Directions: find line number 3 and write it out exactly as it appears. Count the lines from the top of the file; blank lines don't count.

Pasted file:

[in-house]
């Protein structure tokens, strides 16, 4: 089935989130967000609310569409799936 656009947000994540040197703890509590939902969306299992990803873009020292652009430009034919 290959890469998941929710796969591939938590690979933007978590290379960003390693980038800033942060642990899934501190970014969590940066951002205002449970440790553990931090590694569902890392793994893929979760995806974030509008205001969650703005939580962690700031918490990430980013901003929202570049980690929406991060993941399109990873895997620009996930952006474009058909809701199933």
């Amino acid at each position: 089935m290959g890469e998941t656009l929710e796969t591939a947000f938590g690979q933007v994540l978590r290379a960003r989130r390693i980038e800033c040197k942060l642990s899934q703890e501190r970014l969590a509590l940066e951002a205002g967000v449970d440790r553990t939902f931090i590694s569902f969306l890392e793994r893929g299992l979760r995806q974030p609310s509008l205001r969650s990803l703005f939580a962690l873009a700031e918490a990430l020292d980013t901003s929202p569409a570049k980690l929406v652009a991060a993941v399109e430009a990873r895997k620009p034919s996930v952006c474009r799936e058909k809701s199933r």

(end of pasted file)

């Amino acid at each position: 089935m290959g890469e998941t656009l929710e796969t591939a947000f938590g690979q933007v994540l978590r290379a960003r989130r390693i980038e800033c040197k942060l642990s899934q703890e501190r970014l969590a509590l940066e951002a205002g967000v449970d440790r553990t939902f931090i590694s569902f969306l890392e793994r893929g299992l979760r995806q974030p609310s509008l205001r969650s990803l703005f939580a962690l873009a700031e918490a990430l020292d980013t901003s929202p569409a570049k980690l929406v652009a991060a993941v399109e430009a990873r895997k620009p034919s996930v952006c474009r799936e058909k809701s199933r």